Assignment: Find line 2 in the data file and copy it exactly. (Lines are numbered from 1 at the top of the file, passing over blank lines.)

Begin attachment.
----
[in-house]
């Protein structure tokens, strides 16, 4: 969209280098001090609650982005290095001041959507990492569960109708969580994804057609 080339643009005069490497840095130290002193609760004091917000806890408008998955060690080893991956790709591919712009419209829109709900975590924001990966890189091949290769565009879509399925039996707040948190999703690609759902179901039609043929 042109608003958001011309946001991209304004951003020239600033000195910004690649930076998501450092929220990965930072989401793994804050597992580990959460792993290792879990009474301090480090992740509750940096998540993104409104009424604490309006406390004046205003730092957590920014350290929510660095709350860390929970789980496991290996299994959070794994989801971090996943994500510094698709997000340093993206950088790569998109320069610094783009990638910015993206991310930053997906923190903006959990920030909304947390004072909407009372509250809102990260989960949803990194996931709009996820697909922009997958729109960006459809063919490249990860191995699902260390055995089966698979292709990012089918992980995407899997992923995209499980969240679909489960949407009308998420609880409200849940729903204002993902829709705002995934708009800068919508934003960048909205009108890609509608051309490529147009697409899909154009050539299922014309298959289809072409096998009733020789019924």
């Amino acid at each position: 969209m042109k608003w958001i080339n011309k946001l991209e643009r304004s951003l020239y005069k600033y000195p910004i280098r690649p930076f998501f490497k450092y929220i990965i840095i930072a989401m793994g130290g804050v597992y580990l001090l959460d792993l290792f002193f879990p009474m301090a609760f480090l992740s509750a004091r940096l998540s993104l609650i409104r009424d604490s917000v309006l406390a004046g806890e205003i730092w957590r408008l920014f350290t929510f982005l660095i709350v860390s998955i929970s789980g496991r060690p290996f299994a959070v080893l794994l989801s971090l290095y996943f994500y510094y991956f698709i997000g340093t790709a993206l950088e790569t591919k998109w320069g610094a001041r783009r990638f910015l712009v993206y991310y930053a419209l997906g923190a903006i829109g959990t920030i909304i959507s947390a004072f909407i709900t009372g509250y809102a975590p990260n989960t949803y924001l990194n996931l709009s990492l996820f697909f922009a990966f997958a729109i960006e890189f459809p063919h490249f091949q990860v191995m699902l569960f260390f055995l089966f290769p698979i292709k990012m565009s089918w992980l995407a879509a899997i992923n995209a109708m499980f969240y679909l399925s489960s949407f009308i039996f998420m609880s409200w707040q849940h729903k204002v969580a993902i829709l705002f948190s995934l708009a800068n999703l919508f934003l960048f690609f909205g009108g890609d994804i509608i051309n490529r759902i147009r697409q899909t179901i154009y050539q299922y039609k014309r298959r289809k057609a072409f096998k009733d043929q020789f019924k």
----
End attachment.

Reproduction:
């Protein structure tokens, strides 16, 4: 969209280098001090609650982005290095001041959507990492569960109708969580994804057609 080339643009005069490497840095130290002193609760004091917000806890408008998955060690080893991956790709591919712009419209829109709900975590924001990966890189091949290769565009879509399925039996707040948190999703690609759902179901039609043929 042109608003958001011309946001991209304004951003020239600033000195910004690649930076998501450092929220990965930072989401793994804050597992580990959460792993290792879990009474301090480090992740509750940096998540993104409104009424604490309006406390004046205003730092957590920014350290929510660095709350860390929970789980496991290996299994959070794994989801971090996943994500510094698709997000340093993206950088790569998109320069610094783009990638910015993206991310930053997906923190903006959990920030909304947390004072909407009372509250809102990260989960949803990194996931709009996820697909922009997958729109960006459809063919490249990860191995699902260390055995089966698979292709990012089918992980995407899997992923995209499980969240679909489960949407009308998420609880409200849940729903204002993902829709705002995934708009800068919508934003960048909205009108890609509608051309490529147009697409899909154009050539299922014309298959289809072409096998009733020789019924």